nursing home

the perfect storm: when class, age, race and environmental catastrophe converge

In an excoriating piece in Truthdigcolumnist Chris Hedge labels Hurricane Sandy “the Katrina of the North.” He begins and ends with 76-year-old Avgi Tzenis, whose house in Sheepshead Bay, Brooklyn, was wrecked when three feet of water and sewage swept through it five weeks ago. She was widowed last year after nursing her husband through years of dementia, and has no idea how she’s going to pay for repairs.

a failure of imagination

I just finished How We Age: A Doctor’s Journey into the Heart of Growing Old, by Marc Agronin, a geriatric psychiatrist. It was Agronin who introduced me to the psychologist’s fallacy, and he reiterates the point in a clip from a Today Show appearance, cautioning against unduly negative assumptions about the lives of the old old. “We have to be very careful and not project our own fears of aging,” he explains. “Their lives can be way better than we imagine.”

how many American nursing home residents would survive a tsunami?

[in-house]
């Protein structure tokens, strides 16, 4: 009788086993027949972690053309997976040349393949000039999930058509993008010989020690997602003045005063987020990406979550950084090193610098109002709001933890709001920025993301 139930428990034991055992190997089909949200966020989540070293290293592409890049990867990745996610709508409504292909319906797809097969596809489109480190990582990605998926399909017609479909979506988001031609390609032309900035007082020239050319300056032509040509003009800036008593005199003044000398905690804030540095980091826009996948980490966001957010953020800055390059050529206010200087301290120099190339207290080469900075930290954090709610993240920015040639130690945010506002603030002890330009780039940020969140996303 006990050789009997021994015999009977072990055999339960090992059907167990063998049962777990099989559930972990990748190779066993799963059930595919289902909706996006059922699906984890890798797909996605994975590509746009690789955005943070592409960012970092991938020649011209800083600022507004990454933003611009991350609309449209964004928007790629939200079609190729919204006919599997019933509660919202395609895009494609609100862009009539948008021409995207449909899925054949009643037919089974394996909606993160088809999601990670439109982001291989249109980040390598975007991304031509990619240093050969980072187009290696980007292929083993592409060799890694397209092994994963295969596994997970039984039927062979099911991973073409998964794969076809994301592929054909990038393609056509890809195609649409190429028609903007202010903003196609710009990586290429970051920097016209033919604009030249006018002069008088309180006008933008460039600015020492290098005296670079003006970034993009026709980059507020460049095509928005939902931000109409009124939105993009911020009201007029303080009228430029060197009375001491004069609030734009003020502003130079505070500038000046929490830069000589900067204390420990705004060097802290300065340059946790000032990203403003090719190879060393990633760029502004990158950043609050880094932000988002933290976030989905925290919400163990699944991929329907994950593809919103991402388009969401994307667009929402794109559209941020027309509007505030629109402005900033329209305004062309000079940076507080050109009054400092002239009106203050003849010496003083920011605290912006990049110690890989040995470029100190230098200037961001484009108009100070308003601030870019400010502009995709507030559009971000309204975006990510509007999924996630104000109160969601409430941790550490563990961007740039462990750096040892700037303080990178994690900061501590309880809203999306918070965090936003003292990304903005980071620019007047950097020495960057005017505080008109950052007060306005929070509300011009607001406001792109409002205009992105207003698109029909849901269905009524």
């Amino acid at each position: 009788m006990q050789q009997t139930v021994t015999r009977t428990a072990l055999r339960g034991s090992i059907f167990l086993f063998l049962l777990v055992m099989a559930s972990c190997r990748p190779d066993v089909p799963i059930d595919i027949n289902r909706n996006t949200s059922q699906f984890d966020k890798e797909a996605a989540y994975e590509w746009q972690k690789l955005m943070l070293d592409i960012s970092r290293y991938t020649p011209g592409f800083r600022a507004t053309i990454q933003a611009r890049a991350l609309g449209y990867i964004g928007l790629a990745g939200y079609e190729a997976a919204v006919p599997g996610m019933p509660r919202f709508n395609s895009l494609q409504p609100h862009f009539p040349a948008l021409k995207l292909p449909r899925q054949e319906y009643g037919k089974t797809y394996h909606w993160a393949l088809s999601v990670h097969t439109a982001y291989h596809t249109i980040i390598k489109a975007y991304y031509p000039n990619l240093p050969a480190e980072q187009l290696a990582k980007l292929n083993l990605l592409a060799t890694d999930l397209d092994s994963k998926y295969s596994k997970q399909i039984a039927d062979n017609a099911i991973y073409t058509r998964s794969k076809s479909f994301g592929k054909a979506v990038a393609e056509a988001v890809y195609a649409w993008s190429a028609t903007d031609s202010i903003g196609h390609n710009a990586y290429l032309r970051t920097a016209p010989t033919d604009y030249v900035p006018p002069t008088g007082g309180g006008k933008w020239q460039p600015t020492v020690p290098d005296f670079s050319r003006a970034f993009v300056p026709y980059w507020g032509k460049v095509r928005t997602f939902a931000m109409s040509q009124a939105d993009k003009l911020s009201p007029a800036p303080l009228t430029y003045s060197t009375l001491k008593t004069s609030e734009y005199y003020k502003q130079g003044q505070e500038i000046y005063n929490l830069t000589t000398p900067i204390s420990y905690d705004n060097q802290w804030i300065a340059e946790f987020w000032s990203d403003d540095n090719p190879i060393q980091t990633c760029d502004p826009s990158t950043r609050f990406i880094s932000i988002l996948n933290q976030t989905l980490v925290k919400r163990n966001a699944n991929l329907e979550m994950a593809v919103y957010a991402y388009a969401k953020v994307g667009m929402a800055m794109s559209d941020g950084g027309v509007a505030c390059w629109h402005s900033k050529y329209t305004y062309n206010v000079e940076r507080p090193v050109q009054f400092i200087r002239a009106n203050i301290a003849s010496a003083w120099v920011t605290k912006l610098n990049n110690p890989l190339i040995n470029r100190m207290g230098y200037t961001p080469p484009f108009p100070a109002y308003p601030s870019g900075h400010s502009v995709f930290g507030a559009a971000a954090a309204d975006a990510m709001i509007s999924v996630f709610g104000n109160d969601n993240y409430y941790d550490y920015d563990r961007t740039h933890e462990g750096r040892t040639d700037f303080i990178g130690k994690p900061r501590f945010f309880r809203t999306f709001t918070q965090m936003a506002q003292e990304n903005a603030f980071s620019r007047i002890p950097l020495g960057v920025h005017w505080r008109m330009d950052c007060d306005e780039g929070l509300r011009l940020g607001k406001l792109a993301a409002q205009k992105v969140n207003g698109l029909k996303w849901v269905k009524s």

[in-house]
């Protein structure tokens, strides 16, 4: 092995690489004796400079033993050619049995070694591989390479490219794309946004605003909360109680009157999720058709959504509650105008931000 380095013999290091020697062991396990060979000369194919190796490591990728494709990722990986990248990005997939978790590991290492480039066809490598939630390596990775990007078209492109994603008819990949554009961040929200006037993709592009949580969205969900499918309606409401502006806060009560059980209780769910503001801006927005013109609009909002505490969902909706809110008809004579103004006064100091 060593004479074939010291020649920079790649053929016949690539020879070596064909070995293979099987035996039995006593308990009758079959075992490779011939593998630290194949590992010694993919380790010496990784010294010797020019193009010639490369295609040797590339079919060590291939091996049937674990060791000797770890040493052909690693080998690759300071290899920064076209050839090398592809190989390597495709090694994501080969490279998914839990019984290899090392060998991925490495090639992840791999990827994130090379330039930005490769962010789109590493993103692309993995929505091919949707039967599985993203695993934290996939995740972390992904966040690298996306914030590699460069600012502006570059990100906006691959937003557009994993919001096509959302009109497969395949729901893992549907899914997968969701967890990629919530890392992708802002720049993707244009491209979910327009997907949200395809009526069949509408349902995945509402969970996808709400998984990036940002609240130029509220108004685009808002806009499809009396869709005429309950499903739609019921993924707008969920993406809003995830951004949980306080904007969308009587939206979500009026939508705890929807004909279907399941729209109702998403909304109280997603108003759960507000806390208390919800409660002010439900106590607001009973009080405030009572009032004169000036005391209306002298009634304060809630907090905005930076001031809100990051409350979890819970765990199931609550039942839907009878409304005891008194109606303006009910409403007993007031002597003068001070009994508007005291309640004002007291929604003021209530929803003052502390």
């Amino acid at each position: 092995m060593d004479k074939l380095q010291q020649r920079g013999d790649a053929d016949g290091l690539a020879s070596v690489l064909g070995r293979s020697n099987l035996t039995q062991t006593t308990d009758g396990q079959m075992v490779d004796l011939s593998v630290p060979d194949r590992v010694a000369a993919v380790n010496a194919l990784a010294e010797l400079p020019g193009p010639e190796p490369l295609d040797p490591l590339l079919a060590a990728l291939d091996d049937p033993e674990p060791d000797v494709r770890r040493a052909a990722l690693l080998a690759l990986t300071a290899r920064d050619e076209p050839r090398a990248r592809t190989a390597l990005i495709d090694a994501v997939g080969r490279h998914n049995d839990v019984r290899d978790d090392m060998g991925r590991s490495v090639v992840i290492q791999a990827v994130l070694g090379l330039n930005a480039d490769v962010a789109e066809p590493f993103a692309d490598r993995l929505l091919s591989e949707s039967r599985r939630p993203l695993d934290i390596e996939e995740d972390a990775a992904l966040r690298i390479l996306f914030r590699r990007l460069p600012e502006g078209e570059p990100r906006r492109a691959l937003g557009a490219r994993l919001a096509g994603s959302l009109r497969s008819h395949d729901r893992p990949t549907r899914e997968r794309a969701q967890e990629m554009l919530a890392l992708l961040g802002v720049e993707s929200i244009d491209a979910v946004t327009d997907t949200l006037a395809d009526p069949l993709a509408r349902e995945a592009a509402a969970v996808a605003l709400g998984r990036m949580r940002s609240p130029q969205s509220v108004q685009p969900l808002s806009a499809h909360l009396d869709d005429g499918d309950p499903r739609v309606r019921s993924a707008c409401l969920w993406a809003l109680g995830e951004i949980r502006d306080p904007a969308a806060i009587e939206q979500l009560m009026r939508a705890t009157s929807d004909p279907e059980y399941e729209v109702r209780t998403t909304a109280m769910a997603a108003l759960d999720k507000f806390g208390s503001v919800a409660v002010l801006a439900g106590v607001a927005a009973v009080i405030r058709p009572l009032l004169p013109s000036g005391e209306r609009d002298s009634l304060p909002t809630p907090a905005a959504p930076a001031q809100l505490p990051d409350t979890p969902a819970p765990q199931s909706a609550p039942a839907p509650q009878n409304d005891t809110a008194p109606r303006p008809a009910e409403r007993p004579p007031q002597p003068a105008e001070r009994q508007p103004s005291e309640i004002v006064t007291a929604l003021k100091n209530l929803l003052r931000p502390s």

On 9/11, the Animal Rescue League got into Ground Zero faster than Human Services. “They had a plan,” Robert Butler pointed out at the 2008 Age Boom Academy. “How many states practice their nursing home evacuation plans?” The highly safety-conscious Japanese do practice their drills, but it didn’t spare the lives of many elderly residents of tsunami-ravaged Shintona.

What are the odds of ending up in a nursing home?

I’m making my way through Never Say Die, Susan Jacoby’s screed against the perky marketing of “the new old age.”   More on that soon, much more, but it’s in her first chapter that I found the following statistics, from Muriel Gillick’s The Denial of Aging:  “The latest prediction is that if you are just now turning 65, you have nearly a 50 percent chance of spending some time in a nursing home before you die.  Approximately 10 percent of those nursing home stays will be short-term, intended for recuperation after a hospitalization. The remainder will be for the long haul, with discharge to a funeral parlor, not to the family home.”